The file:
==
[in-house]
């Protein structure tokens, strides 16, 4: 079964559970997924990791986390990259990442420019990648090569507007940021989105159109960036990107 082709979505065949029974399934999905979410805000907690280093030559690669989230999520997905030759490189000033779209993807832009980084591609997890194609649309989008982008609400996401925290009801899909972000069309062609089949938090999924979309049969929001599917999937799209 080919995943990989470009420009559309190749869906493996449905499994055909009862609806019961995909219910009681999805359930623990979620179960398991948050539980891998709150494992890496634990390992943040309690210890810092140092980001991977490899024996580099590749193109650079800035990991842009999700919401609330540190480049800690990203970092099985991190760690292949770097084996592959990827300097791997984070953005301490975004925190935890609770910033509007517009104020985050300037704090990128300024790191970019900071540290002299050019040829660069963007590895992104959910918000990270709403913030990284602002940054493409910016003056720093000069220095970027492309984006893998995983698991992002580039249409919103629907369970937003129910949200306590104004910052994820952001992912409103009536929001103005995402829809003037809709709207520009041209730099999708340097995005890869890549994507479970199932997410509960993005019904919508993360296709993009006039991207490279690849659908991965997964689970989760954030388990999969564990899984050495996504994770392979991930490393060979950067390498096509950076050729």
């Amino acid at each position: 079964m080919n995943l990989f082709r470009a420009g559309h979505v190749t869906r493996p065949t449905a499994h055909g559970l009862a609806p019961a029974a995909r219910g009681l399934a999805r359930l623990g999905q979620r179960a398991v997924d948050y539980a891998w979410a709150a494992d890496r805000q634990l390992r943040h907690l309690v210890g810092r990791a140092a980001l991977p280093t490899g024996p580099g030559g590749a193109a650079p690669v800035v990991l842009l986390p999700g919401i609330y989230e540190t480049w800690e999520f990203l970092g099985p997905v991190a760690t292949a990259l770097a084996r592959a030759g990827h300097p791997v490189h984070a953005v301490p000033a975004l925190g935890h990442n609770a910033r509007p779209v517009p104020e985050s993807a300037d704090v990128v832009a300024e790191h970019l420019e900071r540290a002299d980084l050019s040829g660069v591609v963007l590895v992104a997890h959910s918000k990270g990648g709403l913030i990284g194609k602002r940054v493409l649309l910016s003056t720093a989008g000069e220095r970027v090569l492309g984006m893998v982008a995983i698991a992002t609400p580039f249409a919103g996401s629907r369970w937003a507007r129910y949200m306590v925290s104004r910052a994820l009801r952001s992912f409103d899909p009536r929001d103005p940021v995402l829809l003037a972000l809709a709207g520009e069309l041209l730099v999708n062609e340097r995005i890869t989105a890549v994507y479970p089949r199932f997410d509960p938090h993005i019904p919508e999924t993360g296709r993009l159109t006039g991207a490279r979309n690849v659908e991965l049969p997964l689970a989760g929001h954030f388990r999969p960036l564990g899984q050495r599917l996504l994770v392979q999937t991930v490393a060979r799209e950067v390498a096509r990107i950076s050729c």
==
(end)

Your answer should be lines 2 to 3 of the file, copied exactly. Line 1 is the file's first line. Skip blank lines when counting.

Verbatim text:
């Protein structure tokens, strides 16, 4: 079964559970997924990791986390990259990442420019990648090569507007940021989105159109960036990107 082709979505065949029974399934999905979410805000907690280093030559690669989230999520997905030759490189000033779209993807832009980084591609997890194609649309989008982008609400996401925290009801899909972000069309062609089949938090999924979309049969929001599917999937799209 080919995943990989470009420009559309190749869906493996449905499994055909009862609806019961995909219910009681999805359930623990979620179960398991948050539980891998709150494992890496634990390992943040309690210890810092140092980001991977490899024996580099590749193109650079800035990991842009999700919401609330540190480049800690990203970092099985991190760690292949770097084996592959990827300097791997984070953005301490975004925190935890609770910033509007517009104020985050300037704090990128300024790191970019900071540290002299050019040829660069963007590895992104959910918000990270709403913030990284602002940054493409910016003056720093000069220095970027492309984006893998995983698991992002580039249409919103629907369970937003129910949200306590104004910052994820952001992912409103009536929001103005995402829809003037809709709207520009041209730099999708340097995005890869890549994507479970199932997410509960993005019904919508993360296709993009006039991207490279690849659908991965997964689970989760954030388990999969564990899984050495996504994770392979991930490393060979950067390498096509950076050729």
């Amino acid at each position: 079964m080919n995943l990989f082709r470009a420009g559309h979505v190749t869906r493996p065949t449905a499994h055909g559970l009862a609806p019961a029974a995909r219910g009681l399934a999805r359930l623990g999905q979620r179960a398991v997924d948050y539980a891998w979410a709150a494992d890496r805000q634990l390992r943040h907690l309690v210890g810092r990791a140092a980001l991977p280093t490899g024996p580099g030559g590749a193109a650079p690669v800035v990991l842009l986390p999700g919401i609330y989230e540190t480049w800690e999520f990203l970092g099985p997905v991190a760690t292949a990259l770097a084996r592959a030759g990827h300097p791997v490189h984070a953005v301490p000033a975004l925190g935890h990442n609770a910033r509007p779209v517009p104020e985050s993807a300037d704090v990128v832009a300024e790191h970019l420019e900071r540290a002299d980084l050019s040829g660069v591609v963007l590895v992104a997890h959910s918000k990270g990648g709403l913030i990284g194609k602002r940054v493409l649309l910016s003056t720093a989008g000069e220095r970027v090569l492309g984006m893998v982008a995983i698991a992002t609400p580039f249409a919103g996401s629907r369970w937003a507007r129910y949200m306590v925290s104004r910052a994820l009801r952001s992912f409103d899909p009536r929001d103005p940021v995402l829809l003037a972000l809709a709207g520009e069309l041209l730099v999708n062609e340097r995005i890869t989105a890549v994507y479970p089949r199932f997410d509960p938090h993005i019904p919508e999924t993360g296709r993009l159109t006039g991207a490279r979309n690849v659908e991965l049969p997964l689970a989760g929001h954030f388990r999969p960036l564990g899984q050495r599917l996504l994770v392979q999937t991930v490393a060979r799209e950067v390498a096509r990107i950076s050729c």